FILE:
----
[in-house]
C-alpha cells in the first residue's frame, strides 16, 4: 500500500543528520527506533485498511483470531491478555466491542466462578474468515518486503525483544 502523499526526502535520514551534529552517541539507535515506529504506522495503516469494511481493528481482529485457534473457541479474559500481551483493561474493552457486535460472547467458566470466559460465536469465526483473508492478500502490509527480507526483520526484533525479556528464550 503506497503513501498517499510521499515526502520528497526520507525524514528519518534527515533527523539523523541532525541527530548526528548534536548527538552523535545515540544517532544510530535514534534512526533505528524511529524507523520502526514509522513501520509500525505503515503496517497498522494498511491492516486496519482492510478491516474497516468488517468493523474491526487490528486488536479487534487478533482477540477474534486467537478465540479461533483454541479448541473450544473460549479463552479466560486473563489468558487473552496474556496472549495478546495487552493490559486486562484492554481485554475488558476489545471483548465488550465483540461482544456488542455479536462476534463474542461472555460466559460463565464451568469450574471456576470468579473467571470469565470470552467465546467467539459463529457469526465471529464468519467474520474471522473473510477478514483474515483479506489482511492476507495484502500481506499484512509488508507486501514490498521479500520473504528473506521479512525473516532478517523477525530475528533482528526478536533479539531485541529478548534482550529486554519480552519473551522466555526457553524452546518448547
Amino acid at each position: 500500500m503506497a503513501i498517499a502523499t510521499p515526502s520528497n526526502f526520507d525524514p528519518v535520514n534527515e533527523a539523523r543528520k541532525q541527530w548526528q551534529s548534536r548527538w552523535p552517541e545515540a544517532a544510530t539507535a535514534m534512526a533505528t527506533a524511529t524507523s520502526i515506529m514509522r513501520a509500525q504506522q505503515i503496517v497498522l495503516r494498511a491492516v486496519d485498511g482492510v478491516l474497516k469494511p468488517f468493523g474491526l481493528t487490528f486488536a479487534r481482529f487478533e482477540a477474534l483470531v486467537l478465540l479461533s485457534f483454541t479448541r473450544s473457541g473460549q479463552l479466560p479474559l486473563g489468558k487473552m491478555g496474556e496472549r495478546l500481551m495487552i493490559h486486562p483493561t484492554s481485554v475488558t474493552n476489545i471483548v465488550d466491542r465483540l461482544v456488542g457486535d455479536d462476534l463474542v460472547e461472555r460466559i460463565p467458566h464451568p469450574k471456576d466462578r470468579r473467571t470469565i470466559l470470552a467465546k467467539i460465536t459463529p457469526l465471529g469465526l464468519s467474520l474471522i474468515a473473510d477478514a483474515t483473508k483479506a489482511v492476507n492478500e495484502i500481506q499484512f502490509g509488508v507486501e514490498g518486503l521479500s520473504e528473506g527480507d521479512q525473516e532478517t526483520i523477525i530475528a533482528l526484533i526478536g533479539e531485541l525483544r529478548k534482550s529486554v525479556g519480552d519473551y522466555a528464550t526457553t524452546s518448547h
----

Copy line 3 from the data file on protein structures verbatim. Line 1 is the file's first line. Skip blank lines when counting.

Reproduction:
Amino acid at each position: 500500500m503506497a503513501i498517499a502523499t510521499p515526502s520528497n526526502f526520507d525524514p528519518v535520514n534527515e533527523a539523523r543528520k541532525q541527530w548526528q551534529s548534536r548527538w552523535p552517541e545515540a544517532a544510530t539507535a535514534m534512526a533505528t527506533a524511529t524507523s520502526i515506529m514509522r513501520a509500525q504506522q505503515i503496517v497498522l495503516r494498511a491492516v486496519d485498511g482492510v478491516l474497516k469494511p468488517f468493523g474491526l481493528t487490528f486488536a479487534r481482529f487478533e482477540a477474534l483470531v486467537l478465540l479461533s485457534f483454541t479448541r473450544s473457541g473460549q479463552l479466560p479474559l486473563g489468558k487473552m491478555g496474556e496472549r495478546l500481551m495487552i493490559h486486562p483493561t484492554s481485554v475488558t474493552n476489545i471483548v465488550d466491542r465483540l461482544v456488542g457486535d455479536d462476534l463474542v460472547e461472555r460466559i460463565p467458566h464451568p469450574k471456576d466462578r470468579r473467571t470469565i470466559l470470552a467465546k467467539i460465536t459463529p457469526l465471529g469465526l464468519s467474520l474471522i474468515a473473510d477478514a483474515t483473508k483479506a489482511v492476507n492478500e495484502i500481506q499484512f502490509g509488508v507486501e514490498g518486503l521479500s520473504e528473506g527480507d521479512q525473516e532478517t526483520i523477525i530475528a533482528l526484533i526478536g533479539e531485541l525483544r529478548k534482550s529486554v525479556g519480552d519473551y522466555a528464550t526457553t524452546s518448547h